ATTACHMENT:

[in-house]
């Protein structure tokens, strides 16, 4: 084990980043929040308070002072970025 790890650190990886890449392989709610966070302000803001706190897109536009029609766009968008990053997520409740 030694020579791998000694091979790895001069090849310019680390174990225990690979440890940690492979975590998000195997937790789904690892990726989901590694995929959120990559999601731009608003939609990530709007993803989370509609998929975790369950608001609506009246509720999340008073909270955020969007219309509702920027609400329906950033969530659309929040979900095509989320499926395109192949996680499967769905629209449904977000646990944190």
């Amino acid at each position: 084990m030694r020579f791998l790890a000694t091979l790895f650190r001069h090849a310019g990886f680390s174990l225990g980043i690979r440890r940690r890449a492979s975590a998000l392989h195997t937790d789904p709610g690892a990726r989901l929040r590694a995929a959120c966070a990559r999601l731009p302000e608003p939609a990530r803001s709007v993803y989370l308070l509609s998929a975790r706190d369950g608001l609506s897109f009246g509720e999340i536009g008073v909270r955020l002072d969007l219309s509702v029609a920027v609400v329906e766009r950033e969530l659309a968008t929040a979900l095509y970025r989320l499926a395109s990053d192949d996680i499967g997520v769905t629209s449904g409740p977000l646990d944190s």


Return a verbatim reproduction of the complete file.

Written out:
[in-house]
């Protein structure tokens, strides 16, 4: 084990980043929040308070002072970025 790890650190990886890449392989709610966070302000803001706190897109536009029609766009968008990053997520409740 030694020579791998000694091979790895001069090849310019680390174990225990690979440890940690492979975590998000195997937790789904690892990726989901590694995929959120990559999601731009608003939609990530709007993803989370509609998929975790369950608001609506009246509720999340008073909270955020969007219309509702920027609400329906950033969530659309929040979900095509989320499926395109192949996680499967769905629209449904977000646990944190």
């Amino acid at each position: 084990m030694r020579f791998l790890a000694t091979l790895f650190r001069h090849a310019g990886f680390s174990l225990g980043i690979r440890r940690r890449a492979s975590a998000l392989h195997t937790d789904p709610g690892a990726r989901l929040r590694a995929a959120c966070a990559r999601l731009p302000e608003p939609a990530r803001s709007v993803y989370l308070l509609s998929a975790r706190d369950g608001l609506s897109f009246g509720e999340i536009g008073v909270r955020l002072d969007l219309s509702v029609a920027v609400v329906e766009r950033e969530l659309a968008t929040a979900l095509y970025r989320l499926a395109s990053d192949d996680i499967g997520v769905t629209s449904g409740p977000l646990d944190s």